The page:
Last month, we relocated our family of four from northern Arizona to southeastern Oregon. Moving from the Southwestern desert to the sagebrush country was a big change. Even though we previously lived in this neck of the woods years ago, our bodies had fully acclimated to the heat during nearly two years in Arizona. My family was totally unprepared for the cold June days that greeted our arrival up north.
Shortly after our arrival, I found myself digging through a storage tub in search of a wool sweater and extra socks. I told my husband, Jim, to get his new boss on the phone.
“Why?” he asked.
“I want to ask him if summer is canceled. It’s the middle of June, and I just turned on the heater. At this point, should we just resign ourselves to long, cold days until the seasons change and we have shorter, colder days? Are the sun’s rays too short to reach eastern Oregon? Did somebody turn down the thermostat for the entire region, then the dial got stuck and now all the repair technicians are in Bora Bora, drinking Mai Tais and laughing their heads off while sunbathing on a white sandy beach? How does this work? I’m so confused.”
If I was perplexed by the drastically different climate, my two-year-old son, Milo, was equally mystified by the foliage surrounding his new home. He ran barefoot through the sharp rocks and prickly pear cactus of Arizona without missing a step, but the concept of soft grass was totally foreign to him. When Jim carried him outside and tried to set him down on our lawn, the toddler clung to his dad’s neck like a spider monkey. He eyed the lush, green lawn with suspicion and hiked his knees up farther so there was no chance his feet might accidentally touch the dangerous-looking stuff.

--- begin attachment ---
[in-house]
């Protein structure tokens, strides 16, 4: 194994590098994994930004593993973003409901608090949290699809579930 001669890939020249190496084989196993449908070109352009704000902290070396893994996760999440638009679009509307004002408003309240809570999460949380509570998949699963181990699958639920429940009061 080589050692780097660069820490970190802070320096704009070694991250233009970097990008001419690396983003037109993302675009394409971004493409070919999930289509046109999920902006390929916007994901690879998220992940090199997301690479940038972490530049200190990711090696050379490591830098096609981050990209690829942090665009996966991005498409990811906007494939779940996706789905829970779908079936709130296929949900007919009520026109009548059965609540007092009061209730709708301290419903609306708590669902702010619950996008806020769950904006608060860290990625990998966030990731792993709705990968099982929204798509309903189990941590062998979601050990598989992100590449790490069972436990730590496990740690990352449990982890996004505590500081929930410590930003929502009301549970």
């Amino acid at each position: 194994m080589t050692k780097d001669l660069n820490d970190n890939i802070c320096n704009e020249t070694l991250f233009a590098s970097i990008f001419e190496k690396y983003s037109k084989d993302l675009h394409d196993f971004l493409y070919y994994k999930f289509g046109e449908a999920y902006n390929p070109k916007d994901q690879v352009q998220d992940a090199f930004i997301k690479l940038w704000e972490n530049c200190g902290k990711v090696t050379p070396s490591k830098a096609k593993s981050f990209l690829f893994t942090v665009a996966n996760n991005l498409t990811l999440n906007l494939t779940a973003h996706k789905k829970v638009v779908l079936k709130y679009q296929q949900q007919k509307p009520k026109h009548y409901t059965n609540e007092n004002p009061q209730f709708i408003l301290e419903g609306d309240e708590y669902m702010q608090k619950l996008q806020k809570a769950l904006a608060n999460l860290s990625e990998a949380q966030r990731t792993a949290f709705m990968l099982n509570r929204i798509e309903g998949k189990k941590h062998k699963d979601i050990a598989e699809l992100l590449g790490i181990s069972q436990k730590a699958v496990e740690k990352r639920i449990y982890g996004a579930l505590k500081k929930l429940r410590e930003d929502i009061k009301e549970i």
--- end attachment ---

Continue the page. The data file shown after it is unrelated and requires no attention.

We eventually convinced Milo that grass was good and soft – even friendly – and now he runs through it without inhibition. Given the choice, though, he still prefers a mud puddle for entertainment purposes.
And there are plenty of mud puddles on the ranch that the Young family now calls home. Just like in Arizona, our two small kids play with sticks and dirt more than plastic toys and store-bought games. The nearest town is nearly 100 miles away, so my grocery trips are still an all-day affair that require a lengthy list, an ice chest, and a whole lot of patience.
Unlike our remote cow camp home in Arizona, our new Oregon residence affords our five-year-old daughter, Grace, the opportunity to attend public school. She is beyond excited that an actual school bus will pick her up every morning and transport her 42 miles – that’s right, forty-two miles – to the two-room schoolhouse. She has already met her teacher and the other kid in her kindergarten class, so she is all set for the first day of school.
Well, Grace will be all set after I take her shopping for school clothes, that is. I just hope I can find enough wool sweaters in her size to get her through the month of August.
Whether we live in the Southwest or the Great Basin, the kids are happy as long as they can ride. Here, Milo sits on Shorty while Grace enjoys petting his soft nose.
Unpaid advertisement: This 10-year-old bridle horse will be offered for sale on September 15th at the Van Norman And Friends Production Sale.